But faithful Christians are called to face challenges with strength, firmness and lack of fear. We should not be afraid to call ourselves Christians and to embrace a different way of life. As Christians love their haters and persecutors, they show their strength and teach others how to respect life, even when they sometimes have to resort to the use of pressure and force. To love the other does not mean giving in to what the other wants, but nurturing and educating the other with the love that we received from Christ.

In a culture that evades responsibility, Christians need to be responsible even for the wrongdoer, the villain who wants to kill us; we should not allow him to continue his wickedness.

Jesus said, “If anyone strikes you on the right cheek, turn to him the other also” (Mt 5:39). This means to stop the evildoer by showing him a face that he does not know. It does not mean that we always are to be pessimistic and submissive and to allow others to hurt us. But to stop them and stop their evil, we can show that we do not hurt them even though we could, because we love their humanity in spite of their wickedness.

We need a responsible Christianity, a faith that takes responsibility for the evil and the good, for the whole world. Pope Francis says that there is “globalization of indifference.” We must be witnesses to our mission, not indifferent or apathetic to what is happening around us.

This includes the question: How can we in the West help those persecuted Christians?

You can help the persecuted Christians when you return to your community with courage and say that we are Christians and we want a society that is Christian; when you declare by your words and actions that you are Christians at every moment and in all areas of life: in the home, in relationships, at work, with friends and with strangers, with your social, political and economic stances. When you do all that, you are helping persecuted Christians.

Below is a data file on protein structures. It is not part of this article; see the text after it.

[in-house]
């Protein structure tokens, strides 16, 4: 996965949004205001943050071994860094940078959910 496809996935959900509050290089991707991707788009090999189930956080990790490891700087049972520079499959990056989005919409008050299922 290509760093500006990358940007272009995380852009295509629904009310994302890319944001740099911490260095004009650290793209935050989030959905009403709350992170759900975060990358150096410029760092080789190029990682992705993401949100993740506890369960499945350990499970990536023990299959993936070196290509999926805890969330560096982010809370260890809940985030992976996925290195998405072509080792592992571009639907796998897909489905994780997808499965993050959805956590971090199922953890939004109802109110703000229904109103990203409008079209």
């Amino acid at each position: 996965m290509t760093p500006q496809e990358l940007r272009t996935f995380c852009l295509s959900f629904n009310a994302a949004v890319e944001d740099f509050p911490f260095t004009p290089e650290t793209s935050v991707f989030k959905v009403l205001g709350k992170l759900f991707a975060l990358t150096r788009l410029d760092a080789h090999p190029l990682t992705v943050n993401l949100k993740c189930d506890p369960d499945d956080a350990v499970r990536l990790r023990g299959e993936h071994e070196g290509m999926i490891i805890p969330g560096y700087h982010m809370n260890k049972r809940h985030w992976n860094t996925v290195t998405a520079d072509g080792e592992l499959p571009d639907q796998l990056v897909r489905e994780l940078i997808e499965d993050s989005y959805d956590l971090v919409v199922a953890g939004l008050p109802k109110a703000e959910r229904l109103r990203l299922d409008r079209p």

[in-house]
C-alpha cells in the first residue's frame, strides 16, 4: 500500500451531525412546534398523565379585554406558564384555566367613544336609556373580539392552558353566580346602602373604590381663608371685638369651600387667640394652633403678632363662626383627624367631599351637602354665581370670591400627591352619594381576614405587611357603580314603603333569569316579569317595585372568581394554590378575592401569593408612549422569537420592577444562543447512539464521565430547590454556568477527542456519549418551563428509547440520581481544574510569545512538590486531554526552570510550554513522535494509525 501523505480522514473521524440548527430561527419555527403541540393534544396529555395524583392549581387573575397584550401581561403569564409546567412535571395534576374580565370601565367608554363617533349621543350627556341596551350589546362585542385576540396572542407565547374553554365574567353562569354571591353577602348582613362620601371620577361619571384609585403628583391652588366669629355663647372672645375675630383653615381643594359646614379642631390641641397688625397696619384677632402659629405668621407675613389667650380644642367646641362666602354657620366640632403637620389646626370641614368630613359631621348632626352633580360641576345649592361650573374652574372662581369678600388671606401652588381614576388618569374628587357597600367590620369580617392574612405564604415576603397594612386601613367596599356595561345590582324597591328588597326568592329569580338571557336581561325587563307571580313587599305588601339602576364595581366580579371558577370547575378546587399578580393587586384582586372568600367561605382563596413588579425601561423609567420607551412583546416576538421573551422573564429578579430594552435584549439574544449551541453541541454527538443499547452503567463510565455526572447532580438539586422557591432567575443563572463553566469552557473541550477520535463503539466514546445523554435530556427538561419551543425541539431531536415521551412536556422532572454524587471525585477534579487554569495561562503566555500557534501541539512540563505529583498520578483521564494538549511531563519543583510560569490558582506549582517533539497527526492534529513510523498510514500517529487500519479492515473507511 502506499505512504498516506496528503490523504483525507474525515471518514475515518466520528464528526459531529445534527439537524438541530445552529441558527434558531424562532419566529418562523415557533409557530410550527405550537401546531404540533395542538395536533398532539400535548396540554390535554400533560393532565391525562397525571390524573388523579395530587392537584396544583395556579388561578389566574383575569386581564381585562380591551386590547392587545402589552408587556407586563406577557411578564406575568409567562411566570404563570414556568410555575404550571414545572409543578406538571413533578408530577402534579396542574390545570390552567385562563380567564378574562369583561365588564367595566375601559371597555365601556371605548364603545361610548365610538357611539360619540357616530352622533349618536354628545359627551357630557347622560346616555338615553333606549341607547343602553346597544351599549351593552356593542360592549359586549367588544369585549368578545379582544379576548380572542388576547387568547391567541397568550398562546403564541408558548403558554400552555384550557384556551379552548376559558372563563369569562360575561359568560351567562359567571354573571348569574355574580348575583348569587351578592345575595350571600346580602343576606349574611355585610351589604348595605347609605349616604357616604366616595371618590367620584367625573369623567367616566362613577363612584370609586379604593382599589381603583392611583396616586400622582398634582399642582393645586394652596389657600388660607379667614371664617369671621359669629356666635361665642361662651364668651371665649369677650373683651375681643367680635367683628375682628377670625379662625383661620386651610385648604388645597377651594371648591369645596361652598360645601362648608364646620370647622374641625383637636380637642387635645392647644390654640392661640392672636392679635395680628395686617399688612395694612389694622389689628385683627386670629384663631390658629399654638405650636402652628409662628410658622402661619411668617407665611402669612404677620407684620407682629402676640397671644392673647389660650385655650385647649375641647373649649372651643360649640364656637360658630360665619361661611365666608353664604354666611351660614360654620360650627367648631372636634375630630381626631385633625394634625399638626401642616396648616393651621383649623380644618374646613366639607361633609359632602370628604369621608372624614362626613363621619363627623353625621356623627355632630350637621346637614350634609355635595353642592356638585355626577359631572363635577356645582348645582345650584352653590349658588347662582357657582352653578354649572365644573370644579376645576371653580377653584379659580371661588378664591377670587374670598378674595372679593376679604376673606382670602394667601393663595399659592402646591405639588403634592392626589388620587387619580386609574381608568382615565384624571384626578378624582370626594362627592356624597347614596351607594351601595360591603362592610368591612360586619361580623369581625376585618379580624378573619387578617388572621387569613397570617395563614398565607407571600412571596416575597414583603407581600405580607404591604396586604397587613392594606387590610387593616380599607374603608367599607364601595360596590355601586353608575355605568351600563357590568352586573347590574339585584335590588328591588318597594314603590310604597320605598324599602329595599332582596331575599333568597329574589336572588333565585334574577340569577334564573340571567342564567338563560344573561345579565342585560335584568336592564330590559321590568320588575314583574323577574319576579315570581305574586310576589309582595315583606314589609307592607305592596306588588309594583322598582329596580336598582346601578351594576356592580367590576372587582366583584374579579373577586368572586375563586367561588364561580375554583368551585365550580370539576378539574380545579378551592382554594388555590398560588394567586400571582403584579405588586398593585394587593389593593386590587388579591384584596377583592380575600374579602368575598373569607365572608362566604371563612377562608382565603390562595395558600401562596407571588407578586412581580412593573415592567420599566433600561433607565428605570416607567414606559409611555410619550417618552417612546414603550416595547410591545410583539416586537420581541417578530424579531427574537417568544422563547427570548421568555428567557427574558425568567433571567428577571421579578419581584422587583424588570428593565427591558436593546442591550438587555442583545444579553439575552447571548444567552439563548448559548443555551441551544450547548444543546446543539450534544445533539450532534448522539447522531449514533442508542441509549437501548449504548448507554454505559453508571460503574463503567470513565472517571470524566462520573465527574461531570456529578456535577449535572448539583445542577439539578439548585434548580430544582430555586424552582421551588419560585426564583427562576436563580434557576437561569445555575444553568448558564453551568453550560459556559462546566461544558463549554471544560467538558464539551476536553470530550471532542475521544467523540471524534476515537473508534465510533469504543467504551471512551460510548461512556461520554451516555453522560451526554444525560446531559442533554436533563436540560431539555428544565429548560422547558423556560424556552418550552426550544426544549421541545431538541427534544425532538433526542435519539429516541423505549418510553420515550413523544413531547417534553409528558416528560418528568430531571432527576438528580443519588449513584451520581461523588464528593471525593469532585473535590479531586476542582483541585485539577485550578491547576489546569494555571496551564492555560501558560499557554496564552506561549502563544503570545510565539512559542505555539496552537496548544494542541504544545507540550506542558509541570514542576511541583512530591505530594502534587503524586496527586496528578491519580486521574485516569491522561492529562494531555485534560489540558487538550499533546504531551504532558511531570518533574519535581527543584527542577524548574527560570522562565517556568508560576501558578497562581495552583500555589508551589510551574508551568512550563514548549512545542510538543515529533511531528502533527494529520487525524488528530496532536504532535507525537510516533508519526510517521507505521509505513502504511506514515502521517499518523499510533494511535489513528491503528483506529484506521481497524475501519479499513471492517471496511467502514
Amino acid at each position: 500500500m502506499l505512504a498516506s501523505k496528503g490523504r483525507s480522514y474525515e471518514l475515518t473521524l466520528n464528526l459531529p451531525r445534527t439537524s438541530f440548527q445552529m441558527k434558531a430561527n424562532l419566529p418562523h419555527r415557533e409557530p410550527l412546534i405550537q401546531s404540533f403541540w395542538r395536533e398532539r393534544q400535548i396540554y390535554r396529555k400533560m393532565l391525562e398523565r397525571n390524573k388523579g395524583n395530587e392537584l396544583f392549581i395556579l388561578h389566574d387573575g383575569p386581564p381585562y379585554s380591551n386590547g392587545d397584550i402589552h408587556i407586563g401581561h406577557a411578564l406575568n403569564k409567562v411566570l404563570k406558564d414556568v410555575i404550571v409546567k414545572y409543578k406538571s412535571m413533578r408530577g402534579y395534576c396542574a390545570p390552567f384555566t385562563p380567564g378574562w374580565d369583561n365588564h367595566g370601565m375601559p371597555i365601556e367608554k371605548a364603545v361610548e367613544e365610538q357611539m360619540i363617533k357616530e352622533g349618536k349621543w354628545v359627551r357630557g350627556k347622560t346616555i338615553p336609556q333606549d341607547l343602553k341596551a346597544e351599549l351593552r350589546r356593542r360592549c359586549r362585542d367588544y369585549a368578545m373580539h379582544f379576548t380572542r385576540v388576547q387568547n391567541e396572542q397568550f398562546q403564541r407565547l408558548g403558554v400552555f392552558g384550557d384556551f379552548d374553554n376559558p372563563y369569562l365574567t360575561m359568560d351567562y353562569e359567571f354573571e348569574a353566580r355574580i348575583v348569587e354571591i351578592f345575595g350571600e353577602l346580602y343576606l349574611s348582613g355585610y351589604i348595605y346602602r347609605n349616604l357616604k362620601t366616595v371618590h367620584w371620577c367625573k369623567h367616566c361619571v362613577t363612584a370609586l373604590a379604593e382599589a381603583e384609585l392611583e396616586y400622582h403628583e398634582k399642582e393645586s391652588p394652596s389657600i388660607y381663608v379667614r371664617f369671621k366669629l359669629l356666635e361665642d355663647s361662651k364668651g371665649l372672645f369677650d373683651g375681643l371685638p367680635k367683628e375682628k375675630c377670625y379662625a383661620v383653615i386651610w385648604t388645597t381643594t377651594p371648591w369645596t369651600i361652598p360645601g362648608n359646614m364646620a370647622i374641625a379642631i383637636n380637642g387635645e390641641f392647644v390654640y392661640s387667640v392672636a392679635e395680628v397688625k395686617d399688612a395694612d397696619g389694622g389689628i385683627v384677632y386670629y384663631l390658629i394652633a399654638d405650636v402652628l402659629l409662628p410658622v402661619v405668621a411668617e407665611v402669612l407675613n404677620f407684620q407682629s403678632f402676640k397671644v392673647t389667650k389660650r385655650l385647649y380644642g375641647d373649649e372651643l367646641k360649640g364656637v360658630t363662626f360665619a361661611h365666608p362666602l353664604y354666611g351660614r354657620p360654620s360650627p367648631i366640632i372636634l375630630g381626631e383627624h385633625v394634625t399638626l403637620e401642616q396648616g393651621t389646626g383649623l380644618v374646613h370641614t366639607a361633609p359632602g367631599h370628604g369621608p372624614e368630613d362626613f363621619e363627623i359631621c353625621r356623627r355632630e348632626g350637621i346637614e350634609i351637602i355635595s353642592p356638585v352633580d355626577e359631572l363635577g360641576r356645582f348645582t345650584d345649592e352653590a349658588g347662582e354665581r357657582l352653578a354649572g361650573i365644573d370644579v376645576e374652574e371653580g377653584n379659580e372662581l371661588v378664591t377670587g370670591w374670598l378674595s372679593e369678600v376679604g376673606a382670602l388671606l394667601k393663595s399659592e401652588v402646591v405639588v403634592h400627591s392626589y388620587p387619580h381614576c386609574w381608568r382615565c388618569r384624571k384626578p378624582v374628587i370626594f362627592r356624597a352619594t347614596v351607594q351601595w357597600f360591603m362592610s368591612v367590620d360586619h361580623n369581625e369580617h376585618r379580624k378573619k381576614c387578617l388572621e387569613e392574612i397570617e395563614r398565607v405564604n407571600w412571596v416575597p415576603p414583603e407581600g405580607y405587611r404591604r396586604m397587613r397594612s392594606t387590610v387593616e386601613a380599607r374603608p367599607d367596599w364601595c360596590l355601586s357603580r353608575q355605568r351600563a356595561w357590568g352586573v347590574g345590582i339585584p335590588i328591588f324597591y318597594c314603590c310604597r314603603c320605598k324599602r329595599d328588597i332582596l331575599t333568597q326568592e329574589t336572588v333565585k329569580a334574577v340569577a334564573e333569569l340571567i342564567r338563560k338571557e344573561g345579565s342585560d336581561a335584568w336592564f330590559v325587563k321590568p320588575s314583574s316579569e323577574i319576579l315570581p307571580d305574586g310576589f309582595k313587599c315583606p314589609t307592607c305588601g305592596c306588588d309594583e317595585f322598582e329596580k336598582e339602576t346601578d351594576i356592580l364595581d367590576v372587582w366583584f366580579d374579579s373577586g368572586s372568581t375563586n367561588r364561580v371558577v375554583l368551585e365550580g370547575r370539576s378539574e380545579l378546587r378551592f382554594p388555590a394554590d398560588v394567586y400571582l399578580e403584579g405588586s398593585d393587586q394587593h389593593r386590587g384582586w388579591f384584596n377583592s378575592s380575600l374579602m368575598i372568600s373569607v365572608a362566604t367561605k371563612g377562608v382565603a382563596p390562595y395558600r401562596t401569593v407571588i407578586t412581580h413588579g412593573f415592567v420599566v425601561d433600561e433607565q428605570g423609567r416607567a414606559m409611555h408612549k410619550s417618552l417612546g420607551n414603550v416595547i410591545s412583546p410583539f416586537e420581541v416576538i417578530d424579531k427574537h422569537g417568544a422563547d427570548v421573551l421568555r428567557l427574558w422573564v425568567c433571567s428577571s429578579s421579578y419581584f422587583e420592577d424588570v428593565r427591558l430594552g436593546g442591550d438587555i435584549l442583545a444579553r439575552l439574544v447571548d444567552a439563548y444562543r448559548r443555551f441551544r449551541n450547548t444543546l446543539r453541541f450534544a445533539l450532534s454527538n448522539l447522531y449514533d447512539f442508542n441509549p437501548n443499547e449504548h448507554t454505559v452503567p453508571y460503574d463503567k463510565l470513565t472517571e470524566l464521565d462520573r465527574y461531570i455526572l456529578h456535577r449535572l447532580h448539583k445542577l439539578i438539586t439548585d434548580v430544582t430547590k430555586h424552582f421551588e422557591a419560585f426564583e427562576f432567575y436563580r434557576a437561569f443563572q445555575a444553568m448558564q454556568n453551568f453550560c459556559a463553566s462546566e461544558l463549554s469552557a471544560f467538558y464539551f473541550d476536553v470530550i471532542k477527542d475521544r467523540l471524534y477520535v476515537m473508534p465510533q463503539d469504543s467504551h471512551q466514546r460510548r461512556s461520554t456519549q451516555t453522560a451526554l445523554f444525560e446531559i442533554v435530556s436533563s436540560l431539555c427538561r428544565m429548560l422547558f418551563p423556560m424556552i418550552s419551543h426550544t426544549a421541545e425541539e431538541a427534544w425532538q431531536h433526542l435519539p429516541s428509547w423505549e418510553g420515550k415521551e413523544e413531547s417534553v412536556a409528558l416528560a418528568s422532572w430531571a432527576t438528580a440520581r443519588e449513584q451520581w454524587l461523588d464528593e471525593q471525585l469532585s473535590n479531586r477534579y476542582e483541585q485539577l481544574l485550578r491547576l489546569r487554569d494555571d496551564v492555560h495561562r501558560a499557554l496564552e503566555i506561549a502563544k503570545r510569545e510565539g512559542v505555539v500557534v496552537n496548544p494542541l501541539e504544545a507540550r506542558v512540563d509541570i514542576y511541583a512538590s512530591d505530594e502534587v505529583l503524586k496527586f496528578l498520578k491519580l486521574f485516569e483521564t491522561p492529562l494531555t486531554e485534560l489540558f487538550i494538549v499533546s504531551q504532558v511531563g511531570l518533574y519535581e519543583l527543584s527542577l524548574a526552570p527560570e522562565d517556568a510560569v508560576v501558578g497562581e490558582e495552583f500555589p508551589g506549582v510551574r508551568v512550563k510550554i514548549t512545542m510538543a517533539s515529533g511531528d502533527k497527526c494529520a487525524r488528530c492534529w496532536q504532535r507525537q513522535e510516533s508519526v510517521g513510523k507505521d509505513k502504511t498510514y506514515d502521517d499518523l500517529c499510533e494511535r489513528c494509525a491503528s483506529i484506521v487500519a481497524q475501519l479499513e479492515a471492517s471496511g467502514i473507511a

Shemon Bar Sabbae, a patriarch of our Church, was martyred in the fourth century under Persian rule for refusing to deny his faith. When they were taking him and hundreds of Christians to execution, stripped of their clothes, he sang a hymn that we still sing in the Chaldean liturgy. I conclude with two lines from this hymn: “Even if they stripped off your outer clothes, do not take off your inner clothes, dear baptized faithful. If you are dressed with this invisible weapon, even the waves of many temptations will not defeat you.”

Just as the martyrs at the beginning of Christianity were filled with joy when they gave their lives, so it is today in many places of the world. Our behavior shows our faith. Our words translate our Christianity.

ARCHBISHOP AMEL SHAMON NONA, a native of Iraq and former archbishop of Mosul, currently serves as head of the Chaldean Catholic Eparchy of St. Thomas the Apostle of Sydney, Australia.

Maine Writer note- Archbishop Nona raised controversy about his criticism of the massive Muslim migrations into Western nations. This article published in "Columbia" doesn't mention his warnings, but my blog is posted to draw attention to the risk Christians are taking in the face of extraordinary danger as well as to bring awareness to the dire circumstances faced by those who oppose ISIS terrorism